Every parent wants the best for their child. They want to give their kids everything and pamper them as much as they can. This generally leads to the parents overspending on their kids.
It starts from the primary years of their children growing up, for example, showering your 5-year-old with a box of candies. This continues as their kids become teenagers and demand bigger things like the latest MacBook, a brand new iPhone, newly launched Nike shoes or an expensive designer dress for a party.
Parents give in to their emotions and end up buying everything their children ‘want’, but do not precisely ‘need’. This does not only spoil the kids but also takes away the value of money from them.
Here are 4 ideas to help parents not overspend on their children –
1. Prioritise their needs over wants
Every parent wants their child to be happy, which is the leading cause of overspending. However, we, as responsible adults need to understand that there are certain things that our children would like to have, and certain things that they must have. Distinguish between these two items and focus on buying what they actually need, instead of just overspending on every other item you wish to get your child. This will help you in spending within limits and ensure that your children do not take the hard-earned money for granted. Parents should also teach their kids the value of money. Most influential people make it a point to teach their kids all aspects of finances early on so that they are ready for a better future.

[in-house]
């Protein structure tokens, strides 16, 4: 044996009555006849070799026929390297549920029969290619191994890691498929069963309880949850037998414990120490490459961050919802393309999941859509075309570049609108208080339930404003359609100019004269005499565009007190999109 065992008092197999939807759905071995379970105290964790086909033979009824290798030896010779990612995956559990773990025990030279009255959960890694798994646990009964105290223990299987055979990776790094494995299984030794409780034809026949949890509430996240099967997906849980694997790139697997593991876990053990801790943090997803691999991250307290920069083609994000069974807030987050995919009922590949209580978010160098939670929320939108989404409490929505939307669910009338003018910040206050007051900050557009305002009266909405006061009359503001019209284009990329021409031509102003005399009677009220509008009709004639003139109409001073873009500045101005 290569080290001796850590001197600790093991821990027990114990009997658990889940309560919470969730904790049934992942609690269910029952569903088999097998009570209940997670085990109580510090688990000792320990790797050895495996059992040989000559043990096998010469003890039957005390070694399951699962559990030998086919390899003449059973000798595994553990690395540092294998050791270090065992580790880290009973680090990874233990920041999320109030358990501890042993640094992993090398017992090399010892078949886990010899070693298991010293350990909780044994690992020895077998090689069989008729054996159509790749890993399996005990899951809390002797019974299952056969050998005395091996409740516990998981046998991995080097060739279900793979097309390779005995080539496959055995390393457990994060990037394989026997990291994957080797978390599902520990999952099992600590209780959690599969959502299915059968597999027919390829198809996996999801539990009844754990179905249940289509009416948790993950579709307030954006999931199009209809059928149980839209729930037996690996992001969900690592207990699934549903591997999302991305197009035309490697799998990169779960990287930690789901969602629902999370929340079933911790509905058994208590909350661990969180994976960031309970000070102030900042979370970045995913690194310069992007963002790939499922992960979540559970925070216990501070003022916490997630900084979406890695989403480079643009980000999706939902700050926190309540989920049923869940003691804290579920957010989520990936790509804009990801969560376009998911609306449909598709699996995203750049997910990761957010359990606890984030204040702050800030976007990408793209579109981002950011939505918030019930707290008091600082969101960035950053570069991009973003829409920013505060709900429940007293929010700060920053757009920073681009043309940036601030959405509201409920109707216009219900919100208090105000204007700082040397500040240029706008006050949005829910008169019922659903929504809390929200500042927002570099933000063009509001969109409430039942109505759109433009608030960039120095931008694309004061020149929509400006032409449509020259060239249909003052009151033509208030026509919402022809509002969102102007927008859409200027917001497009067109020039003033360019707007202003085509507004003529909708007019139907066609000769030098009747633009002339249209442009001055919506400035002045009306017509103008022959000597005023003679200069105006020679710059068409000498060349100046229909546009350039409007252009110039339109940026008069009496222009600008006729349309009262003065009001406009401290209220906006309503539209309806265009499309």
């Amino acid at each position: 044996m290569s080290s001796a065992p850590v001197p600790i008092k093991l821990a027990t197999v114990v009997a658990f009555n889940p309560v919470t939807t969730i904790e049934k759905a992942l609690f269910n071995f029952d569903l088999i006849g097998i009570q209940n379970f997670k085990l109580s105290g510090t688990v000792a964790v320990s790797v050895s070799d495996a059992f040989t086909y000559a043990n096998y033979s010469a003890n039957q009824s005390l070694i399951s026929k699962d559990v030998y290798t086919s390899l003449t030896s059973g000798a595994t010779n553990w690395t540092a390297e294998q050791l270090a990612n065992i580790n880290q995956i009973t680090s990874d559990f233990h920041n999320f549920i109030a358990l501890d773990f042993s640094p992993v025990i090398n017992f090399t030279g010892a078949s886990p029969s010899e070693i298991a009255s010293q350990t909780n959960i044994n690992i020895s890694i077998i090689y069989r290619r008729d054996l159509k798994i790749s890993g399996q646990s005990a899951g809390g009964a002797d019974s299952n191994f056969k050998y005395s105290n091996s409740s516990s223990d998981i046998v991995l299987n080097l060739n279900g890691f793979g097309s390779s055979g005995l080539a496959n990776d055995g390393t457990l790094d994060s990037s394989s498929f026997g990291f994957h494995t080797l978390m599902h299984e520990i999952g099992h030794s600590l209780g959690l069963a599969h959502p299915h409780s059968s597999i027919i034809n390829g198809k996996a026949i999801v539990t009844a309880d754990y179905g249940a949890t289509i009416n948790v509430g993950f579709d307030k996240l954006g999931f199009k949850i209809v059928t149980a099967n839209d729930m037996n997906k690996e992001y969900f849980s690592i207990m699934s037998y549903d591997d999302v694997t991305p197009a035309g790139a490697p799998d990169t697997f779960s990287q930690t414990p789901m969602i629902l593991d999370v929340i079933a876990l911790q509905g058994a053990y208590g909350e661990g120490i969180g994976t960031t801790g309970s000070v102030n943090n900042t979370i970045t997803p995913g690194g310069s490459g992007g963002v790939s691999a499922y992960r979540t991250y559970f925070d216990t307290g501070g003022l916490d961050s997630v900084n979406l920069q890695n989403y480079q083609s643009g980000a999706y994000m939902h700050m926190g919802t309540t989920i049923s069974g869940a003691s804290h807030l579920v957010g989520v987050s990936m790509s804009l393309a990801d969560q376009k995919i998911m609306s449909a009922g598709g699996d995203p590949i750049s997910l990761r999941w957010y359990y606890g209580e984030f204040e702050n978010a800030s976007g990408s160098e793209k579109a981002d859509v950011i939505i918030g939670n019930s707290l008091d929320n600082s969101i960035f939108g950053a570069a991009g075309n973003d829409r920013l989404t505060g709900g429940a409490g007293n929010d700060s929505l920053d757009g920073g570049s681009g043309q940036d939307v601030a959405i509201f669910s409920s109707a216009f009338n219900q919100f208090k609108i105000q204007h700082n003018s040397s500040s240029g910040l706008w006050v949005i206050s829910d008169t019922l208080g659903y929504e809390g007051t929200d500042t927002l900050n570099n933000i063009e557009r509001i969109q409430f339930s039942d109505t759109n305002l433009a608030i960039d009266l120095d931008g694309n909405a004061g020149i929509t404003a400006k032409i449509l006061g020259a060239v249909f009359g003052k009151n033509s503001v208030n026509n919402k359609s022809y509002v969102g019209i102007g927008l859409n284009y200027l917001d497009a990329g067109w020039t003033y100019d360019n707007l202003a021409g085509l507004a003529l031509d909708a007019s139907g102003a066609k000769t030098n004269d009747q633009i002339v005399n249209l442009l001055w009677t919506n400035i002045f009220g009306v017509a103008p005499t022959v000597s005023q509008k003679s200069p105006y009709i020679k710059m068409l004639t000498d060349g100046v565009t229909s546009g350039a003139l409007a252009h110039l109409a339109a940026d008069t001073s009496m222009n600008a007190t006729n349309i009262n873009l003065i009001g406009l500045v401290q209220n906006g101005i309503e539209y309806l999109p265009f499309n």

2. Understand your budget and financial limitations
It is common for parents to splurge during the month, and struggle towards its end. When one overspends, this is what generally happens. Understand your monthly budget and allocate money accordingly. It is nice to gift your child something every once in a while, but that does not mean splurging on unnecessary things every weekend.
Critically analyse your financial limitations to understand how much your pocket allows you to spend monthly and do not go beyond that. A good way to go on about this particular point is to discuss household finances, the limitations, and the approach behind limiting your child’s expenses. Start having honest conversations around these, and you never know, your child might just surprise you with their empathy and maturity by understanding it all!
3. Set realistic pocket money for your children
Take your time and also talk to kids while deciding on their pocket money. When you assign a particular sum of money to your children on a monthly basis, they realise the value of money. This will also enable you in becoming free from getting treats or gifts for your children all the time. Let your kids know that this is the money they will be using if they want anything other than regular necessities. The new comic book, a fashionable necklace, or some extra t-shirts – they can have whatever they want but from the money already given to them. This will also teach them how to save, as, if they want an expensive item like a new phone or a laptop, they will end up saving a few months’ pocket money to be able to purchase it finally.
4. Do not just buy things right away, set goals instead
It is usual for children to get intrigued by what their peers get from their parents. ‘But my friend’s parents gifted her an iPhone for her birthday, is a common way that children guilt their parents into buying them things. However, there is nothing to feel guilty or insecure about.
Every parent has a unique parenting style, and so do you. Try and set up goals or tasks for your kids if they demand a particular something. For example, if they want the latest smartphone, set up a study pattern for them to follow. This trick filters a lot of impulsive demands and also helps in teaching your child that not every purchase request of theirs is just a command away.
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